Between the local library and the small but excellent indie bookstore at the bottom of the mountain, I've been doing more reading up here than I've done in a long time. (This is not necessarily a good thing, considering there's some other stuff I need to be doing, but really, when is reading great books bad?)
This summer has so far produced a wealth of interesting-seeming books that have now been bumped to the top of my list. Cases in point: The Invisible Bridge by Julie Orringer, The Passage by Justin Cronin, The Stormchasers by Jenna Blum, and The Lonely Polygamist by Brady Udall (both Brady Udall and Jenna Blum have visited or will soon visit that great local bookstore at the bottom of the mountain that I was talking about). I'm also intrigued by Brady Udall's older book, The Miracle Life of Edgar Mint.
But this week I'm reading Day for Night by Frederick Reiken, who happens to have been one of my college profs. Before I got to college, and with the goal in mind of taking a course from him, I read his earlier two books--The Odd Sea and The Lost Legends of New Jersey--just because I was so excited to be taking class from a real live published author I could find at Barnes & Noble! Both of his books were quite good, but this one that I'm reading this week is leaps and bounds beyond quite good. It's amazing to see how much he's changed and grown, even within the confines of his own specific set of excellent skills.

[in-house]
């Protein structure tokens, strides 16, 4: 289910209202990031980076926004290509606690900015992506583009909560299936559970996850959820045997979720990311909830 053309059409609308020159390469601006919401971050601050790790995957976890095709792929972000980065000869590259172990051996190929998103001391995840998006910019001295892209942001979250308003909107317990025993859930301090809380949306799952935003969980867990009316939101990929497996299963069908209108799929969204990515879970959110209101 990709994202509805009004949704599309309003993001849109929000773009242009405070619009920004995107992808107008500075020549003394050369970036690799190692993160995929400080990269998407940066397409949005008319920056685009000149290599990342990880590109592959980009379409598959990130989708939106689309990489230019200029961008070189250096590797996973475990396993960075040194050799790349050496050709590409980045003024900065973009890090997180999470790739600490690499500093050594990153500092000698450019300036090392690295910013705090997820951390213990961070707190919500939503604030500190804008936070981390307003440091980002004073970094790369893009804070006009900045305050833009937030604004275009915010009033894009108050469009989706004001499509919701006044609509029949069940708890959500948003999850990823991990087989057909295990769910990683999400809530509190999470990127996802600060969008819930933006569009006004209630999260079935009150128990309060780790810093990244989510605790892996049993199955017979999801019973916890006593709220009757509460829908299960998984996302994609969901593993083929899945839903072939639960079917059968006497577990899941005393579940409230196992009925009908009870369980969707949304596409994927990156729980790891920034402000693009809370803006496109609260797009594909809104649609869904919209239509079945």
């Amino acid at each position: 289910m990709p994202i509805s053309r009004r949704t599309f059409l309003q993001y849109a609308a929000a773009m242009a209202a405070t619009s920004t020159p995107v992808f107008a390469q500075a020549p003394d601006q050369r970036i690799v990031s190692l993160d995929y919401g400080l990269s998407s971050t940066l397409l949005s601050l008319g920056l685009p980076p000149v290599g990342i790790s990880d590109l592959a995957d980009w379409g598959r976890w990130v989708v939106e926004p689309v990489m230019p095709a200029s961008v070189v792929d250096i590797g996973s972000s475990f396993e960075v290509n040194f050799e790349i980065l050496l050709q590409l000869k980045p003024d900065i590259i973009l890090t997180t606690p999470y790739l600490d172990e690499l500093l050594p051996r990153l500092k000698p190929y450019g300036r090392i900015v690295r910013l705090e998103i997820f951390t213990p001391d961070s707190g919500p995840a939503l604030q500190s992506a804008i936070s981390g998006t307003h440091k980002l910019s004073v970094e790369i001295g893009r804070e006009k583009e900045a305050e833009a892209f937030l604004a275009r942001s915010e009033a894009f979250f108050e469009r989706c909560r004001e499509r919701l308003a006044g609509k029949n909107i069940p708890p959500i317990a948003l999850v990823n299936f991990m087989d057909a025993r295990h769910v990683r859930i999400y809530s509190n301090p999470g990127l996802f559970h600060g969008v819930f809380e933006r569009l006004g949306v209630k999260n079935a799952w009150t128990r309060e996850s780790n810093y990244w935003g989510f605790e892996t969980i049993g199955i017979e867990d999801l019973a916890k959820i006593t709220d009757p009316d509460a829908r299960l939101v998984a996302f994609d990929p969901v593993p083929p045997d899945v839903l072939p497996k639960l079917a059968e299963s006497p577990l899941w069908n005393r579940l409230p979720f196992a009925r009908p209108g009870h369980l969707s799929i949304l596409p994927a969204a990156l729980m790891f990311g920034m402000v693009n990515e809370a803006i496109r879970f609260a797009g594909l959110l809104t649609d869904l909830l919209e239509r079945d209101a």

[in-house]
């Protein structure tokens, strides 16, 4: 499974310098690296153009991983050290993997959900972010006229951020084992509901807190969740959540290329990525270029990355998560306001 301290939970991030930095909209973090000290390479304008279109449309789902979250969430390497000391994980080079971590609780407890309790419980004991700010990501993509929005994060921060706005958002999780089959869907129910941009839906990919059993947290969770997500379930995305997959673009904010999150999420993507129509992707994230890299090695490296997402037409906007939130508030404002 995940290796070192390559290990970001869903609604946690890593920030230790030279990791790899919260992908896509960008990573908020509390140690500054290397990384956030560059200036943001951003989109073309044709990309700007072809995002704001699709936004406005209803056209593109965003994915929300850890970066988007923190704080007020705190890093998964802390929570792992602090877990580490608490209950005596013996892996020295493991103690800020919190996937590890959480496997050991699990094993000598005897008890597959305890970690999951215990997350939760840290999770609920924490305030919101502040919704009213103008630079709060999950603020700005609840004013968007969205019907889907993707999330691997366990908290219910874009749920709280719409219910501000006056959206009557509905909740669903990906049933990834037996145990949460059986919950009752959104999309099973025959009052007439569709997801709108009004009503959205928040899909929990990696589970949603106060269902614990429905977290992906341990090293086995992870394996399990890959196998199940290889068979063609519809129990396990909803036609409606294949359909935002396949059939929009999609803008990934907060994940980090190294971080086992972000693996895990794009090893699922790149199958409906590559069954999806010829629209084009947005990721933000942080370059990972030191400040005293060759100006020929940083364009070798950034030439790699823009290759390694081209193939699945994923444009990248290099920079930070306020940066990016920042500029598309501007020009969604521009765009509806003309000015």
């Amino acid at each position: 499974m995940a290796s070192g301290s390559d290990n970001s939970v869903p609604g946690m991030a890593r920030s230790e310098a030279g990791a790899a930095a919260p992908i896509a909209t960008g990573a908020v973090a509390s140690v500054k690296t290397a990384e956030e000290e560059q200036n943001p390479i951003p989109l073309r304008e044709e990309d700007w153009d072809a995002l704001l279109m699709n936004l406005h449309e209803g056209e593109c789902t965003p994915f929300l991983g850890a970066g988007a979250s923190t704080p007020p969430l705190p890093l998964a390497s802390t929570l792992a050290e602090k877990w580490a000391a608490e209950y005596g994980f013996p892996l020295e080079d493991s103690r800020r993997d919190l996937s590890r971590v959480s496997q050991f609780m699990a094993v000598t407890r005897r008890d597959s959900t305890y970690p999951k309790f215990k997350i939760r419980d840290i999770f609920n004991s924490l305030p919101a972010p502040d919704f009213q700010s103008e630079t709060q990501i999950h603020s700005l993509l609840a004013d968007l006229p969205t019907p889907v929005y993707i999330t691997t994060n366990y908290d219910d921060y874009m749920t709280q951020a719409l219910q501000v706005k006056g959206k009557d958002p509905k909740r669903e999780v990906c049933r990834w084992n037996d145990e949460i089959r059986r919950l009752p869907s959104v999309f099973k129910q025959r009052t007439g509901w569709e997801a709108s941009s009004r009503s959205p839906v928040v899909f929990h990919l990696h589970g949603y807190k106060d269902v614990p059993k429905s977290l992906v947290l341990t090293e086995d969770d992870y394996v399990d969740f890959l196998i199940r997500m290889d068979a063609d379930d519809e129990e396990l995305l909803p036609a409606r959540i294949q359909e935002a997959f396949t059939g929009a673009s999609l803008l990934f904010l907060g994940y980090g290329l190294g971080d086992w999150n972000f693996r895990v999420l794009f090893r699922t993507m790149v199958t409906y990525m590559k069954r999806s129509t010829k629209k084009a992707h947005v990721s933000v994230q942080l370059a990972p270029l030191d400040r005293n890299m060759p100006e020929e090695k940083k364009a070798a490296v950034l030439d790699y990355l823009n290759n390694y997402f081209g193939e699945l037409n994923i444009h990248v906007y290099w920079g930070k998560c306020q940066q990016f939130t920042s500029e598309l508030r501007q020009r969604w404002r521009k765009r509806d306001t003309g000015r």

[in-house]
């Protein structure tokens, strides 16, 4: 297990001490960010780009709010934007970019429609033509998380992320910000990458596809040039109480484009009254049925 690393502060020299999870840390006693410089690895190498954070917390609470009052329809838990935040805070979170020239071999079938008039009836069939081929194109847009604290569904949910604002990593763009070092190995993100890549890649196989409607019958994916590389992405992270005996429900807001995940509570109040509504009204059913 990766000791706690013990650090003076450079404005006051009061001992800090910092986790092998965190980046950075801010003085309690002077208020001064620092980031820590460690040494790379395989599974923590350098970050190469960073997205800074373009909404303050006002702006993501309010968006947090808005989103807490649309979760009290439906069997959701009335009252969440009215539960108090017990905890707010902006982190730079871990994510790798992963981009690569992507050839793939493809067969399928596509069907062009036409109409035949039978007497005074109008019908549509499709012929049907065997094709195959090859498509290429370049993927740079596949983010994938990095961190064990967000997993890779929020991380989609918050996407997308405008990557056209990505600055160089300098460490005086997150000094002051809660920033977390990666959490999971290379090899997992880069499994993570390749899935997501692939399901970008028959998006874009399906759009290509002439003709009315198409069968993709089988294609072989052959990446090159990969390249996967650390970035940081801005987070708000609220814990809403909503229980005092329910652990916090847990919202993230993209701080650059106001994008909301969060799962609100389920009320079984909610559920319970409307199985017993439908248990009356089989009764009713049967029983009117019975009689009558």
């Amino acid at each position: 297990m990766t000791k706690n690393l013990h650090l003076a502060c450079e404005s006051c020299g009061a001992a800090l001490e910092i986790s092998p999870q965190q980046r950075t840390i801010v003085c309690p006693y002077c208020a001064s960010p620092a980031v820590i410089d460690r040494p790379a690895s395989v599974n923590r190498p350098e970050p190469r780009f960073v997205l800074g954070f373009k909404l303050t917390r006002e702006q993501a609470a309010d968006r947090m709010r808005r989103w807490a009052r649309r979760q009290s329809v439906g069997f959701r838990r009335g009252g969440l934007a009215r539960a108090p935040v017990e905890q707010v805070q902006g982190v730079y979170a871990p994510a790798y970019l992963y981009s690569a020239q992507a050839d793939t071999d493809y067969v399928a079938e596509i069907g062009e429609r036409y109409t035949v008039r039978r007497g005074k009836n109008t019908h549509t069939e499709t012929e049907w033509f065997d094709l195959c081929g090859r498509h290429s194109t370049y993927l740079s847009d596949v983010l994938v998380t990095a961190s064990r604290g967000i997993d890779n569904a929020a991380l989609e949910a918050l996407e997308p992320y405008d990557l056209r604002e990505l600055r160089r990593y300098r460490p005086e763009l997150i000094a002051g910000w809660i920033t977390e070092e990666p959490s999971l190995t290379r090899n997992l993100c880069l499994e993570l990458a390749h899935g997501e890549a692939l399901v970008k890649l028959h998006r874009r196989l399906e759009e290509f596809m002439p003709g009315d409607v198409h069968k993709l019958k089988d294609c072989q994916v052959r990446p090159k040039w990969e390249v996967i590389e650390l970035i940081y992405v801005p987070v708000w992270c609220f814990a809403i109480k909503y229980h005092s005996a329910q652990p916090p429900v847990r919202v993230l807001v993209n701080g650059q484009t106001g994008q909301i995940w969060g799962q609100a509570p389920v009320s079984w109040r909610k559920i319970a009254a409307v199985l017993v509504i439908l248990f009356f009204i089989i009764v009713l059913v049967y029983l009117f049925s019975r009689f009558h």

I don't want to give too much away about the book--it's one of those that it's best to go into it sort of blind--but I will say that it's got me rethinking the way that I write in the sense that it's telling a story in a truly daring and different way. When I sit down to write, I tend to think very linearly and very straightforwardly in terms of narrative, description, character development, and all those other writerly (and annoying) buzzwords. Reiken's book knocks all that on its head to great effect, and does so without being even remotely showy or bizarre.
I've updated my to-read list (jeez, now it's just gotten out of hand) on the right, so take a peek and maybe we can all read something great together.
Now, a transcendent mountain photo.
I decided to just recycle a rainbow photo, since books are a great way to get to the end of the rainbow, no wishes or leprechauns necessary.